Blue Apron, in its first quarterly earnings report since going public, posted a mixed bag of results that show both the promise and the challenges of the meal kit space.
Second-quarter revenue growth cooled to a gain of 18% over the year-ago period, compared with a 42% year-over-year gain in the first quarter. The cooldown was to be expected, as the company pulled back on marketing spend to drive sales.
With marketing spend reduced by $26.1 million, revenue eased from the first quarter, as total customer count order count declined. On the plus side, average value and orders per customer rose, a signal of loyalty.
The meal-kit category is projected to grow at an average of 20% a year over the next five years to a total of $11.6 billion by 2022, more than double an estimated $4.65 billion this year, according to market research firm Packaged Facts.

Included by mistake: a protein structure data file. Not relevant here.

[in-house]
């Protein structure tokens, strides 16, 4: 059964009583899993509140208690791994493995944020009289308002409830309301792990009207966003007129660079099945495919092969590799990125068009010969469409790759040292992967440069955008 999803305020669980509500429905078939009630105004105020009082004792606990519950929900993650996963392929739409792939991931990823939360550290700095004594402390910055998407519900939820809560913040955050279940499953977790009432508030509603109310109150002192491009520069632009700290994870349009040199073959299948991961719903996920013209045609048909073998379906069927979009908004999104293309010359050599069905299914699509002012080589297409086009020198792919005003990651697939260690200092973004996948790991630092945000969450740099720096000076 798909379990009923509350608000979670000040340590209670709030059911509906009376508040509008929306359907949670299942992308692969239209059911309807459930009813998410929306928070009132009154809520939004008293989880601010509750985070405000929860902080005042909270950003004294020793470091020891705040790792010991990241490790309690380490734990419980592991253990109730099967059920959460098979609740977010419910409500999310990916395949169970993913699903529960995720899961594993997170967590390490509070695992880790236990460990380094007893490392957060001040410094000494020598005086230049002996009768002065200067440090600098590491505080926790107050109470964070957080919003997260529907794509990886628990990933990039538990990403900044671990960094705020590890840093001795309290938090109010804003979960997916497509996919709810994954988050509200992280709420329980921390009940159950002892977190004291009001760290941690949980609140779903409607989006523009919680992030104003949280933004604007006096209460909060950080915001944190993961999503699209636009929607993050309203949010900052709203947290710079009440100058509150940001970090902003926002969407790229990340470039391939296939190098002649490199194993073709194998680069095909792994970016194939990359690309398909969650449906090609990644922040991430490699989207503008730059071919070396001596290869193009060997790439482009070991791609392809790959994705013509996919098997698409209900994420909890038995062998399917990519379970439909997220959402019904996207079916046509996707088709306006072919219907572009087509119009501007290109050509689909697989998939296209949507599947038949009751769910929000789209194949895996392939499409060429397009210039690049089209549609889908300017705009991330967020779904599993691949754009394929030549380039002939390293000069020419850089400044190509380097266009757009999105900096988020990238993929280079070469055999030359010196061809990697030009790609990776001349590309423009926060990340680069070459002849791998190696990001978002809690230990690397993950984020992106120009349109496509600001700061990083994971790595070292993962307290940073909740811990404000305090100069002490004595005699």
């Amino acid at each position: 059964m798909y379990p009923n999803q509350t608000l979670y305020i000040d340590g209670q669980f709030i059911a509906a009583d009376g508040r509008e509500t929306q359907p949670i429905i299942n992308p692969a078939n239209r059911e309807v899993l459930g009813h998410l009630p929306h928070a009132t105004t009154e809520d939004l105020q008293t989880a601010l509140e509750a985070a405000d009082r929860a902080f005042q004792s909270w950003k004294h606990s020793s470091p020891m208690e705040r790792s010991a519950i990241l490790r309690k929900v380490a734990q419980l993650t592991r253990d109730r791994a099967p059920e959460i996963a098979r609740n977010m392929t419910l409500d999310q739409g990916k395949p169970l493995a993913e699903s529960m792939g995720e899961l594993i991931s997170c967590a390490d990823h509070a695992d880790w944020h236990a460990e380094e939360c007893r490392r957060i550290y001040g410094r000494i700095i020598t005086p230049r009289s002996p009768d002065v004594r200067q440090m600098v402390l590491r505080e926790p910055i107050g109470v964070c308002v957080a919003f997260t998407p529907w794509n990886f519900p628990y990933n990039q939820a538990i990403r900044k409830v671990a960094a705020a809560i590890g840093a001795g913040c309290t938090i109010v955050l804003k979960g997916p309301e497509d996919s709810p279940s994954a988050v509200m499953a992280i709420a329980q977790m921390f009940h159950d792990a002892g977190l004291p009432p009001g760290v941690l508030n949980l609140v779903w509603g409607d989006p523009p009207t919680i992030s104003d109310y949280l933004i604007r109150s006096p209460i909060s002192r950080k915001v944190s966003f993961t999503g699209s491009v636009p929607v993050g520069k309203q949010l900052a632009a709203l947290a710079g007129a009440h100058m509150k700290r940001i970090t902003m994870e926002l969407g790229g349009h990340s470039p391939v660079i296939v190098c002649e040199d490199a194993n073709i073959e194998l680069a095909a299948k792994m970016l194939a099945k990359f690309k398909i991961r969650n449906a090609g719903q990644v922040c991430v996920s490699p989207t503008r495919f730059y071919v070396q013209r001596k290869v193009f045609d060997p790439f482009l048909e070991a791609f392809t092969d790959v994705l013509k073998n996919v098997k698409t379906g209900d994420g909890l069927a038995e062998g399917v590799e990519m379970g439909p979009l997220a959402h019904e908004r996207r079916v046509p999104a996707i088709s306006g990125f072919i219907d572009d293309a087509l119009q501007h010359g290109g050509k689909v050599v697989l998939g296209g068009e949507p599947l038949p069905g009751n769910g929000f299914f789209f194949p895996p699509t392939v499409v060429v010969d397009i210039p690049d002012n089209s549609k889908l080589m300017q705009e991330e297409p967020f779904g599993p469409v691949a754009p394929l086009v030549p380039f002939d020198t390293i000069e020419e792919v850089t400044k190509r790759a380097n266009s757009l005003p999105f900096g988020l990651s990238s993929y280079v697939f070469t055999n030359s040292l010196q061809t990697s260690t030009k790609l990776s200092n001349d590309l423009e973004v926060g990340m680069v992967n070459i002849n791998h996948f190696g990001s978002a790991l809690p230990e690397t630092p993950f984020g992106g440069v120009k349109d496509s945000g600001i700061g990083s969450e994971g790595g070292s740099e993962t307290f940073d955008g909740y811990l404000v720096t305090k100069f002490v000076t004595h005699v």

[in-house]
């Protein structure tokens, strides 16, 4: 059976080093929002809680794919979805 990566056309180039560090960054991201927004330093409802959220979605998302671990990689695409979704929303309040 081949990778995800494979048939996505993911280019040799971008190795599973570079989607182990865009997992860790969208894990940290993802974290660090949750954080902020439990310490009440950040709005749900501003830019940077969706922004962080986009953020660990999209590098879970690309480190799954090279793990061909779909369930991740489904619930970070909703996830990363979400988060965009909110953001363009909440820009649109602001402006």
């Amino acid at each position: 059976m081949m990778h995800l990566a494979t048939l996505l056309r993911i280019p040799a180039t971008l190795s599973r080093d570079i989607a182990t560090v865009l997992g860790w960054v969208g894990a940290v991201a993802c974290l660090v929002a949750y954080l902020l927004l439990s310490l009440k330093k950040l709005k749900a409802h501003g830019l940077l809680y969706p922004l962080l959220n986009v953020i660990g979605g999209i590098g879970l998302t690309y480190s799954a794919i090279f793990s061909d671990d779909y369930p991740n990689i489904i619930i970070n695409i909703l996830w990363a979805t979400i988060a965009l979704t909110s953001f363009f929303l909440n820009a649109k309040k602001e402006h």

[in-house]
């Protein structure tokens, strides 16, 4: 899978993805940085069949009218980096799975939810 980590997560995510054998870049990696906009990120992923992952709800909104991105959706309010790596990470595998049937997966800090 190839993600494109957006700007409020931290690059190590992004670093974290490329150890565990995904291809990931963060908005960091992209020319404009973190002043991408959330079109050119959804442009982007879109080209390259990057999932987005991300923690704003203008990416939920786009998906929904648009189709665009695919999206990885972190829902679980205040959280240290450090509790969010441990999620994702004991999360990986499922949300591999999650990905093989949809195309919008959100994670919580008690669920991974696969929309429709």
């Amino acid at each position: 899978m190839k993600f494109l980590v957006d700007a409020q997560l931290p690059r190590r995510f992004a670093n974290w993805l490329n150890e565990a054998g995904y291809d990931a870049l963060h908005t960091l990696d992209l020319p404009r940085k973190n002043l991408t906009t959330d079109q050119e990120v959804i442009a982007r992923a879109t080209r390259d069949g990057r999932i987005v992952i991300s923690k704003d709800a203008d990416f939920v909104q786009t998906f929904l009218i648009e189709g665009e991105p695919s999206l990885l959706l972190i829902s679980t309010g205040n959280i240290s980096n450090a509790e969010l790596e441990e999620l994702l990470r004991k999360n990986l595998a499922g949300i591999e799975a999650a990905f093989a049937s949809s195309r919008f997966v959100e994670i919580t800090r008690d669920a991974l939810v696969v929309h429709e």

Blue Apron was arguably the biggest name in the field, but there is new competitor: Amazon. And Amazon's pending acquisition of Whole Foods will make it even more formidable for rivals such as Blue Apron.
But survey data indicates that consumer enthusiasm for meal kits is held back by perceived high prices of some of the offerings.
According to July 2017 research from Morning Consult, nearly six in 10 US internet users who haven’t subscribed to a meal-kit delivery service said the cost of these kits deterred them from trying it out.